Still, there are some new features that have been introduced lately and which come in handy for users who like to customize their mobile desktop. iPhone 3G's Homescreen can be configured the way you want, but default icons cannot be changed, only moved between themselves. The interface now features 9 additional desktops that can be filled the way you see fit, and which are accessible by swiping the Homescreen to the left or right. In fact, the whole interface of the smartphone is based on gesture interaction. Swipe, pinch, scroll, touch, multi-touch are gestures that have become common thanks to Apple's innovative user-interface.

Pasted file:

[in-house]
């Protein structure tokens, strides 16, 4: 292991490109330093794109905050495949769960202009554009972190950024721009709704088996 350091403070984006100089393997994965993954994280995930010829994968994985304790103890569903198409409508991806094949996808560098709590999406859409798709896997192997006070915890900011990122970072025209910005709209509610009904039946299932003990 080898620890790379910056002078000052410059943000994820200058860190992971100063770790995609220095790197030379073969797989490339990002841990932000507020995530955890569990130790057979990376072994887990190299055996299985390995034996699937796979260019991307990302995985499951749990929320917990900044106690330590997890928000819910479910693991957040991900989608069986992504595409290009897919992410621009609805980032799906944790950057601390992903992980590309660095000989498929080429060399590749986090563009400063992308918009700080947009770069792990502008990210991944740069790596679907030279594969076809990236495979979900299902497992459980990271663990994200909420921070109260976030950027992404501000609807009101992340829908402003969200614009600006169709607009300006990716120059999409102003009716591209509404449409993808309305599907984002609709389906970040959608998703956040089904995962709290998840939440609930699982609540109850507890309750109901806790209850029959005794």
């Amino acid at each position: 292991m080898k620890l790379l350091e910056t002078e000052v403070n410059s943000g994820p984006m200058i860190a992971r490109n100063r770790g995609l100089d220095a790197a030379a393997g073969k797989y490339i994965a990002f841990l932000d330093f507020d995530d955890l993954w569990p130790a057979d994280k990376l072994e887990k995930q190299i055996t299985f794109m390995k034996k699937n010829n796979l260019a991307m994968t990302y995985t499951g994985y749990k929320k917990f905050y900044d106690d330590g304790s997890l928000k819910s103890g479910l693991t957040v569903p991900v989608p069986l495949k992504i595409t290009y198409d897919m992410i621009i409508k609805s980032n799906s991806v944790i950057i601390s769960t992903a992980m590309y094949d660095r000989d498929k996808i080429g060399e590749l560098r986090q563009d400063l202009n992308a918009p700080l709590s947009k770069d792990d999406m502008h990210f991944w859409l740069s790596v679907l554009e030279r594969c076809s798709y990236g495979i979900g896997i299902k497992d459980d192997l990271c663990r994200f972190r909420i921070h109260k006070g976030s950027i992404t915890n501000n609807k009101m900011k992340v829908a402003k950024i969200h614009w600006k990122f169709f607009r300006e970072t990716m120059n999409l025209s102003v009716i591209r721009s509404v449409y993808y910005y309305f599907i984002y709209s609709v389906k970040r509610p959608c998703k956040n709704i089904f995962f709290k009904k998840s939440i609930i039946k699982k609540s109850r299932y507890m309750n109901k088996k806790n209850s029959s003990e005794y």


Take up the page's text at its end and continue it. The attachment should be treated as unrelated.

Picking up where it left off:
Another newly introduced feature is the possibility of deleting the third-party applications that you have previously installed directly from the Homescreen. You only need to keep the specific icon pressed for 3-4 seconds and an X will appear in the left upper corner, which will allow you remove it. The phone function supports conference, call merger, call waiting, caller ID. The phonebook contacts can now be selected in bulk, and the search function works perfectly. There are also some things that are missing, some of them being absolutely necessary for smartphone users. iPhone 3G doesn't feature an office document editor, copy/paste function, Java emulator, and the Safari browser doesn't support Flash. Additional applications can be installed through the famous App Store, but the big letdown is the fact that apps that are not free don't have demo or trial versions. Basically, you have to pay for an application that you might not like afterwards.